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Is the party over before it has even started? Data released this week suggests that following a wave of post-pandemic optimism, Britain’s small and medium-sized enterprises (SMEs) are seeing sales squeezed while wages are rising. Put simply, it’s looking tough out there – particularly when you look beyond the heady world of VC-tech companies and contemplate the wider SME economy.

In truth, headwinds have been gathering for some time. On the face of it, the U.K. economy emerged from the worst months of the pandemic looking fairly robust. Growth returned quickly and – as the government never tires of pointing out – the unemployment rate is, in historical terms, very low at around 3.8 per cent.

But it is becoming increasingly apparent that the low joblessness figures are only in part due to job creation. There are currently over one million unfilled vacancies in the U.K. economy, a figure that points to acute labor shortages. As is the case elsewhere in Europe and the U.S., the so-called great resignation is playing a part in this, but in Britain, this has been exacerbated by the government’s taking a hard line on European immigration in the wake of Brexit. All this has been putting upward pressure on wages at a time when other costs are also rising.

And if a survey published by accountancy platform, Xero in collaboration with Accenture is to be believed, demand is beginning to come under pressure.

The good news is that across the board, SME sales are still growing. The bad news is that growth has slowed markedly. After 13 months of double-digit growth, the new data suggests that the average is now 6.3 percent.


But even this figure is deceptive. In the retail sector, SME businesses saw sales fall by 4.8 percent, evidence that in the face of nightly headlines about unaffordable energy prices and (as the Bank of England governor, put it) a coming food price “apocalypse” due to the war in Ukraine, consumers are cutting back on discretionary spending.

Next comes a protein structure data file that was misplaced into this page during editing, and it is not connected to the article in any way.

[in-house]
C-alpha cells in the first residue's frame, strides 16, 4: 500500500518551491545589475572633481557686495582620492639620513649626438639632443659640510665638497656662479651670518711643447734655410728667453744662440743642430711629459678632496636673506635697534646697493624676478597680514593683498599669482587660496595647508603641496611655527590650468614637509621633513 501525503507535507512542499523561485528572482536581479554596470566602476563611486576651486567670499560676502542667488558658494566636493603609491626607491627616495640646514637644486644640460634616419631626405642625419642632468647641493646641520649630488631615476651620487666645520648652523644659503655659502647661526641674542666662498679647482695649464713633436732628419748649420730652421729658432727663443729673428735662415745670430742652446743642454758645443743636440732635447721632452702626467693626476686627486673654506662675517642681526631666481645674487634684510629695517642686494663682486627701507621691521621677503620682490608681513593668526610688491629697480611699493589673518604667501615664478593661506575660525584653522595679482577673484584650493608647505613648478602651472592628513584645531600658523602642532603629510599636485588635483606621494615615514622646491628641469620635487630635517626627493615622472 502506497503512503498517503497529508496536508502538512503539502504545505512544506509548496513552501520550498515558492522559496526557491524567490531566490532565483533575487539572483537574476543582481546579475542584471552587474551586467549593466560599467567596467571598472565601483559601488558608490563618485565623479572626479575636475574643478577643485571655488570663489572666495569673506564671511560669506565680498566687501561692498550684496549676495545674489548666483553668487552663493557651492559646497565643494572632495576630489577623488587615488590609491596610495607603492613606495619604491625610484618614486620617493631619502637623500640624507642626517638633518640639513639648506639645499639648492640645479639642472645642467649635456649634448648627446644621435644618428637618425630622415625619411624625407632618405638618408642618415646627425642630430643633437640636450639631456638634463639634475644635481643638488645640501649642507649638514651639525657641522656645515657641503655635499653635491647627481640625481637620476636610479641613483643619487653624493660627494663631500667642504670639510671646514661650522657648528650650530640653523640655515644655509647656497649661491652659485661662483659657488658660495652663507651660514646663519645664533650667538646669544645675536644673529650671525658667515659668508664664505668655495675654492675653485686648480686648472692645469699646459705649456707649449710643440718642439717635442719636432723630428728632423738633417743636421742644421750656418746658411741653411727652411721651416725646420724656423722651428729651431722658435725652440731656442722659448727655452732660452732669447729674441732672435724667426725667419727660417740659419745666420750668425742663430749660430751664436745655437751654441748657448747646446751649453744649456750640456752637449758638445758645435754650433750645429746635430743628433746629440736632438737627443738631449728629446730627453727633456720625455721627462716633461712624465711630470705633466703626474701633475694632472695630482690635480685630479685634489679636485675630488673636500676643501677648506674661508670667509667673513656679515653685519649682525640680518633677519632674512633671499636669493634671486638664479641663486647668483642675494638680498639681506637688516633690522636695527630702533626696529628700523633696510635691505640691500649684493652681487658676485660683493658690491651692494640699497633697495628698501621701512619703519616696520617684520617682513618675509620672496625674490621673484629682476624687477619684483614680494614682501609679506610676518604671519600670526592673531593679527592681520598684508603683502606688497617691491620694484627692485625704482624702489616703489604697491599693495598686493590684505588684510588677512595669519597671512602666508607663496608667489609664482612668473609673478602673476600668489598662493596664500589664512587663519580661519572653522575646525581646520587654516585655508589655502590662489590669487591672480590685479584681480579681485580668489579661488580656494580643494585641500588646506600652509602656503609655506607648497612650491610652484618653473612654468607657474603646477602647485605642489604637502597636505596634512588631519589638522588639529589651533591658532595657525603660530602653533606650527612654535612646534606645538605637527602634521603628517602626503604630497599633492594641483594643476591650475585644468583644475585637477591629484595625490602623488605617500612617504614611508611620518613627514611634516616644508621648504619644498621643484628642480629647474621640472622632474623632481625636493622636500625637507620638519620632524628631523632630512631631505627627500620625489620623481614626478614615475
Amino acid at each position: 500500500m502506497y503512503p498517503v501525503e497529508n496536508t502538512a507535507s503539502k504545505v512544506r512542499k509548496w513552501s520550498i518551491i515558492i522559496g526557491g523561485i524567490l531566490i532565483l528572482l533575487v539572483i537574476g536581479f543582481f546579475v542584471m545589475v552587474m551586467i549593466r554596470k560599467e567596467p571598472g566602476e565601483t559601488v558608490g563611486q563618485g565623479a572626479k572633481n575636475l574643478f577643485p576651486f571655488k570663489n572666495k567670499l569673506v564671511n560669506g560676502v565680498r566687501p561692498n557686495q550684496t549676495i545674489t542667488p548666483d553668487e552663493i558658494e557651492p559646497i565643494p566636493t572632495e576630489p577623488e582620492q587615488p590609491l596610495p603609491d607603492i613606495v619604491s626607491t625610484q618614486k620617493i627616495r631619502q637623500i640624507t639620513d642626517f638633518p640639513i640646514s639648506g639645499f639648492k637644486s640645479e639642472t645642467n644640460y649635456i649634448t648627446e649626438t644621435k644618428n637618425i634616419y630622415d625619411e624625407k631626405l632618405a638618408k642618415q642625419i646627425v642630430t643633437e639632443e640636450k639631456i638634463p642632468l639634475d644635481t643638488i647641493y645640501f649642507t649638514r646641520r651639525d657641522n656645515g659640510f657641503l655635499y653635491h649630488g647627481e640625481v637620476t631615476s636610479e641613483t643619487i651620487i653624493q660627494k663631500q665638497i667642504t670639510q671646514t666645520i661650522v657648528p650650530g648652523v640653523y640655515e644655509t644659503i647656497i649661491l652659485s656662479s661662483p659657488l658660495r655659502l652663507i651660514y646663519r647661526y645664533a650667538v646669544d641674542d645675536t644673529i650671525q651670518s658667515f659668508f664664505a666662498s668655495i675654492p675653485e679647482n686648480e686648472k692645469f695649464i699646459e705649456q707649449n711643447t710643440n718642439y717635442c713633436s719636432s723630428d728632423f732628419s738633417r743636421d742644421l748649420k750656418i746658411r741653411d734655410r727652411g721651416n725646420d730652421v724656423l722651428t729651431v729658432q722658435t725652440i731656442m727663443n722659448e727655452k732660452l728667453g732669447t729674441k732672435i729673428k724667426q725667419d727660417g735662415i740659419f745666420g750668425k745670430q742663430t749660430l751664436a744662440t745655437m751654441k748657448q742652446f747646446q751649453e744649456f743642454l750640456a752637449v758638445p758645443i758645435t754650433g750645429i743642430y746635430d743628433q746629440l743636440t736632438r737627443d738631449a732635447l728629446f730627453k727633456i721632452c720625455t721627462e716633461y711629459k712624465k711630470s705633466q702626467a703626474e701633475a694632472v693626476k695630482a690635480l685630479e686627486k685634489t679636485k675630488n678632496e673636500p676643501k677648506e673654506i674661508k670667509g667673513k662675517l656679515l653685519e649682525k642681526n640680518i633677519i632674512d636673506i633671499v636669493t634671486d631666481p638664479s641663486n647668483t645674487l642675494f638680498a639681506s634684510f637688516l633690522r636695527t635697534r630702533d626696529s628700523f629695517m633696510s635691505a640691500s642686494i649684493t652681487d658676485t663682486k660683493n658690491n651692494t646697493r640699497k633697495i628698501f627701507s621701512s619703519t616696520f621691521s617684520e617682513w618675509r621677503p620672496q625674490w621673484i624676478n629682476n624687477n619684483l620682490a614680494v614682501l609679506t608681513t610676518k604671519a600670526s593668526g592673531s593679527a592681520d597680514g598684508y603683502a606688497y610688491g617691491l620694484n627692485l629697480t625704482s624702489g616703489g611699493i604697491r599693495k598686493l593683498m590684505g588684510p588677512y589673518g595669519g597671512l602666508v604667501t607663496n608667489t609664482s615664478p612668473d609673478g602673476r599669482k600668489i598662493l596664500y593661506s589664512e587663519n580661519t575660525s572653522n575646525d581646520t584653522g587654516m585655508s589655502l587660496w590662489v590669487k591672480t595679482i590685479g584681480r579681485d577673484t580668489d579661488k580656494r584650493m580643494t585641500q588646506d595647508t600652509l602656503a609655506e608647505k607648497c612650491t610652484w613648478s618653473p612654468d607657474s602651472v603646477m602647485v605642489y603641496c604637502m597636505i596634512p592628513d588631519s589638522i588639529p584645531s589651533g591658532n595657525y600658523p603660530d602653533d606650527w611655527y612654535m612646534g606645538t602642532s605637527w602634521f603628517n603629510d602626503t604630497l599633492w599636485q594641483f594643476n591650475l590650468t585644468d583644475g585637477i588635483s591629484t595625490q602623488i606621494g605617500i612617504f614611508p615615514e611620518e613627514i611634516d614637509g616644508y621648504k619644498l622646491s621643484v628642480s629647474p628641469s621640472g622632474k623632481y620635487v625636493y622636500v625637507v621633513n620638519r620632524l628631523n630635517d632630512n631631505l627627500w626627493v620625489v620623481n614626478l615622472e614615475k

Good And Bad News

There was better news in manufacturing where sales grew by 6.4 per cent and construction also kept its head above water (just) with growth of 3 per cent.

So, you could argue that when you look at the overall picture, SMEs aren’t doing too badly. Yes, growth is slowing but for the most part, we’re not looking at contraction.

But the elephant in the room is wages.

The survey finds – and this is in line with government figures – that SME wages were up 4.4 per cent in April when measured against the same month a year earlier. This is where things are beginning to look dangerous. In an economy with one million unfilled vacancies, SMEs are having to pay more to attract staff at a time when they can ill afford it.

And the longer-term problem is that wage pressure is expected to rise further. With inflation running at 9.0 percent, living standards are falling. In theory at least, workers will want higher settlements to keep up.

This, in turn, is likely to prompt the Bank of England to raise interest rates further, adding to the cost of borrowing. This will not only dampen consumer spending, but also make it tougher for businesses seeking to raise debt capital.

A Perfect Storm

In other words, what we’re looking at is a perfect storm for SMEs. And with late payments also rising, Xero’s Managing Director for U.K. and EMEA, Alex von Schirmeister says many large corporate businesses are not helping matters. “This is a warning sign of what’s to come,” he said. “Small firms are being hammered by a slowdown in consumer spending and a slowdown in getting paid what they are owed. Late payments should be referred to as ‘unapproved debt’. Small businesses are pushed to the cliff edge by large firms who hold on to their suppliers’ money. Even a single unpaid invoice can set off a chain reaction that leads to delays, instability, and dire consequences across entire supply chains.”

When – as I do – you write a lot about VC-backed tech companies, it’s easy to get carried away by a narrative suggesting that the pandemic has accelerated the growth of digital platforms and thus improved the outlook for innovation economy companies. But that’s not a narrative the majority of SMEs can necessarily buy into. Nor can any entrepreneurial business escape the impact of falling demand and rising wages.


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